NEW YORK (CNS) — It may have been author Peter De Vries rather than baseball great Yogi Berra who first observed that "nostalgia ain't what it used to be."

Whoever originated the quotation, it applies in spades to the initially upbeat but eventually menacing psychological thriller "Last Night in Soho" (Focus).

Although raised in rural Cornwall, aspiring dress designer Eloise (Thomasin McKenzie) is obsessed with the London of the swinging Sixties, based in part on memories shared with her by her deceased mom (Amieé Cassettari) and her affectionate grandmother, Peggy (Rita Tushingham). So Eloise is understandably thrilled by the news that she's been accepted into a fashion school in the British capital.

Moving to the neighborhood of the title, Eloise — who is shown early on to have psychic powers — becomes even more immersed in her favorite era as she journeys back to it in a series of dreams. During these visions, she witnesses scenes in the life of Sandie (Anya Taylor-Joy), a would-be actress and singer of the time.

Sassy and self-confident, Sandie is everything socially awkward Eloise is not. And her career as a performer gets off to an apparently promising start as she gains the backing — and romantic interest — of suave talent manager Jack (Matt Smith). But Jack, it turns out, is not at all what he seems, and Sandie's existence rapidly degenerates into the stuff of squalid nightmares.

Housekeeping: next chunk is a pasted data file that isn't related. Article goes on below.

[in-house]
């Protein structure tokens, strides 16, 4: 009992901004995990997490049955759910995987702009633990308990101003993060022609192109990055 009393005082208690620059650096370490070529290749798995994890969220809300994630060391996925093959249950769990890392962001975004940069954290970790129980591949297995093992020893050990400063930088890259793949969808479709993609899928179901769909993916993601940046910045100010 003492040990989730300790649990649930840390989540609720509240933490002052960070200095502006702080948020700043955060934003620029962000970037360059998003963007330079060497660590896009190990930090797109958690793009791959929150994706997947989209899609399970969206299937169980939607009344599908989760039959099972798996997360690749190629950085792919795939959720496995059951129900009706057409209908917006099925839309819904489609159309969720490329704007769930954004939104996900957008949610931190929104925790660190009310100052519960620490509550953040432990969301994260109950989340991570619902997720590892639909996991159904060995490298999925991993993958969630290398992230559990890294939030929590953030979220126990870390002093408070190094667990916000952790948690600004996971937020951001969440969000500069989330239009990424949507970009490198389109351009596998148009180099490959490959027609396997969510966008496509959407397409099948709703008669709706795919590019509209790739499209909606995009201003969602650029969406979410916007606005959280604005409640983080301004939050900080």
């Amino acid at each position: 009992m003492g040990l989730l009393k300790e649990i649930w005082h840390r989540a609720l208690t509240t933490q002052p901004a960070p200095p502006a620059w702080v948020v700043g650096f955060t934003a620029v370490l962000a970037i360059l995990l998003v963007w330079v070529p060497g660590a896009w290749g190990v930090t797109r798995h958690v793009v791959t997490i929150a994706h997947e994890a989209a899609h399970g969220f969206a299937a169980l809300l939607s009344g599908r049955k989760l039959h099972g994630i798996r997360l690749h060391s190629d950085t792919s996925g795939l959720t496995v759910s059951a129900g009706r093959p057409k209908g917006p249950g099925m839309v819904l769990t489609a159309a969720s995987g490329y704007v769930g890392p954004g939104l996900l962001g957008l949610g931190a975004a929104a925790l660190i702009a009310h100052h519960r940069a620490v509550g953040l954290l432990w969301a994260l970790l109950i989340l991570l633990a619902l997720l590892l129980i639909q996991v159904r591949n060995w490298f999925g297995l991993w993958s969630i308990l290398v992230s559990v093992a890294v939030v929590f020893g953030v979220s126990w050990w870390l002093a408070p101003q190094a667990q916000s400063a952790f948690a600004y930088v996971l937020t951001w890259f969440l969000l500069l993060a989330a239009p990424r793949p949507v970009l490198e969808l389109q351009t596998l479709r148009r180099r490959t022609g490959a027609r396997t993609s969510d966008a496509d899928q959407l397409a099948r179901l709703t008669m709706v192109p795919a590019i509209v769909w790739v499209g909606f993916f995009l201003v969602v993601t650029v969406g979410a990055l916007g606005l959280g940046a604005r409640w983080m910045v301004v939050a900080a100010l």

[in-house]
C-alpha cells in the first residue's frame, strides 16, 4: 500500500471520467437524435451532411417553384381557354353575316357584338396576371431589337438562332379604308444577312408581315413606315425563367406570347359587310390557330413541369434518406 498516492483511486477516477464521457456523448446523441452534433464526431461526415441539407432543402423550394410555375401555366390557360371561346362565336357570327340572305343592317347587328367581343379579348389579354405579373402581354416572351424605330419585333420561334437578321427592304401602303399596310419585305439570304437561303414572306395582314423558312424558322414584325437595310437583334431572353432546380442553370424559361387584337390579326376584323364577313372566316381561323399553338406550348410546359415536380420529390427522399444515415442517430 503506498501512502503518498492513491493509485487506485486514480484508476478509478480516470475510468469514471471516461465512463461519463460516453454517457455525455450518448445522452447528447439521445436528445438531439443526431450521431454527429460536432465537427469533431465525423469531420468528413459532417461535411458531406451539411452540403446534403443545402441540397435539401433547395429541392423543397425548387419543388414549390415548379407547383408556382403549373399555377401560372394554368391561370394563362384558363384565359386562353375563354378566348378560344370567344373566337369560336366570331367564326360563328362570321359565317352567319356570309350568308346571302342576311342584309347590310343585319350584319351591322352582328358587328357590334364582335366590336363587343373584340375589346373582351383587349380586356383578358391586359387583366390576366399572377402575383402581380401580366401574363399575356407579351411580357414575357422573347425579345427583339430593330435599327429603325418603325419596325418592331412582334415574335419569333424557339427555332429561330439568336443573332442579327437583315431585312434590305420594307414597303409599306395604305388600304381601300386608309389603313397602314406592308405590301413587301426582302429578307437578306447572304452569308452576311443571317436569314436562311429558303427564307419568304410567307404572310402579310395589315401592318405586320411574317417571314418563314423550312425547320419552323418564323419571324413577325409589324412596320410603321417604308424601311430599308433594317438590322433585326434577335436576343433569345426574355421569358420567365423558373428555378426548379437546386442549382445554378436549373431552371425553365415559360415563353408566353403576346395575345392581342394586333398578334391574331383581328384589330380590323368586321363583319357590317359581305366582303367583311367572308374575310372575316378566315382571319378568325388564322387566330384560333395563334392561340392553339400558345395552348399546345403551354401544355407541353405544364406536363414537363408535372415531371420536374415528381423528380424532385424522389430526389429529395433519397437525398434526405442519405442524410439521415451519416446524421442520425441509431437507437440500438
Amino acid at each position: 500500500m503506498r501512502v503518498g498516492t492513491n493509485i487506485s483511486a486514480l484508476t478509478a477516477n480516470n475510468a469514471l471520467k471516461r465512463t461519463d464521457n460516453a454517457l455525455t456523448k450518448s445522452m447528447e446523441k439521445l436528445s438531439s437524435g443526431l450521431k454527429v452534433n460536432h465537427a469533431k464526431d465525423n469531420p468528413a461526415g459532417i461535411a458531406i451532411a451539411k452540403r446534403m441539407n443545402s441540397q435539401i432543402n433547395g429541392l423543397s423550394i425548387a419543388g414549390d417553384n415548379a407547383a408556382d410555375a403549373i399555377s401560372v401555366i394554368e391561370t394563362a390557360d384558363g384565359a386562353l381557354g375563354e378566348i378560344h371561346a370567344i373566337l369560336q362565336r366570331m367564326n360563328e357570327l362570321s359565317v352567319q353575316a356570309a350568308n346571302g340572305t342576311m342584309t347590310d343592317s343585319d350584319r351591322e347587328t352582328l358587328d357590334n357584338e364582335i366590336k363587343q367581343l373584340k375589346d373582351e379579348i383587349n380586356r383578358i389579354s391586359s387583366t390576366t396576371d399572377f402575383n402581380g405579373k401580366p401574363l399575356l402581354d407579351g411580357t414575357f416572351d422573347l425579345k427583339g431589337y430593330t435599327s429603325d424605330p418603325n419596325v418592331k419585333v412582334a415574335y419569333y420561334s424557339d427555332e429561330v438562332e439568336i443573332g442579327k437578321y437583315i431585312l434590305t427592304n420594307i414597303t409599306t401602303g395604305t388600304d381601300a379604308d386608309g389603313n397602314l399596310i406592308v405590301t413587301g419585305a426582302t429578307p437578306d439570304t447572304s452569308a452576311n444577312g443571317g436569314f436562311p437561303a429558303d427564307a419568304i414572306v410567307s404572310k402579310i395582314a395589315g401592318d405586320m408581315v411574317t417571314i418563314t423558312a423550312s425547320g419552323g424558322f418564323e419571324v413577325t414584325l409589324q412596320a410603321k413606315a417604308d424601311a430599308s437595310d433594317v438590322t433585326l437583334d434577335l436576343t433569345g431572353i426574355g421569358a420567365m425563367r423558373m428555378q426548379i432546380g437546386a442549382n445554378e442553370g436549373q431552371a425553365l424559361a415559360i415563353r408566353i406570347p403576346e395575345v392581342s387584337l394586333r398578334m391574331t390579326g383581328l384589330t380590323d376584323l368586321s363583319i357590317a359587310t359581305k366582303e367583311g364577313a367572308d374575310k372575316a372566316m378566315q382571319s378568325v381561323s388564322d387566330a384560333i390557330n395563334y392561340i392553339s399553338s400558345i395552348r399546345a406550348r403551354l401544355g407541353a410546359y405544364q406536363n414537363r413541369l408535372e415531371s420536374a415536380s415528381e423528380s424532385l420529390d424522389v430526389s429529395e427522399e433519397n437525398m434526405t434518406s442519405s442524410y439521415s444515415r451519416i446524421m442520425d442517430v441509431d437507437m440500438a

Haunted by what she is seeing, but powerless to intervene, Eloise becomes a neurotic mess. Her erratic daytime behavior draws the disdain of one classmate, obnoxious Jocasta (Synnove Karlsen), the sympathy of another, kindly John (Michael Ajao), who would like to make Eloise his girlfriend, and the ire of her elderly landlady, Ms. Collins (Diana Rigg).

The script, penned by director Edgar Wright and Krysty Wilson-Cairns, shifts gears along with the narrative as its initially sunny tone first intensifies, then becomes feverish as it reaches a gory, mayhem-ridden conclusion. Thus, while the movie sustains viewer interest, the appropriate makeup of its audience quickly shrinks, ultimately embracing only those grown-ups with a high tolerance for rugged material.

The film contains much harsh bloody violence, fleeting but strong sexual content, including glimpses of aberrant behavior and full nudity as well as a premarital bedroom scene, vengeance and prostitution themes, drug use, a few instances of profanity, at least one milder oath and considerable rough and crude language. The Catholic News Service classification is L — limited adult audience, films whose problematic content many adults would find troubling. The Motion Picture Association rating is R — restricted. Under 17 requires accompanying parent or adult guardian.

Pope Francis is interviewed at the Vatican for "Stories of a Generation," a Netflix series based on the pope's book, "Sharing the Wisdom of Time." The documentary features the pope and other people over 70 sharing their life stories and experiences with filmmakers under 30. The documentary is scheduled to be available on Netflix Dec. 25, 2021. (CNS photo/Simone Risoluti, Vatican Media)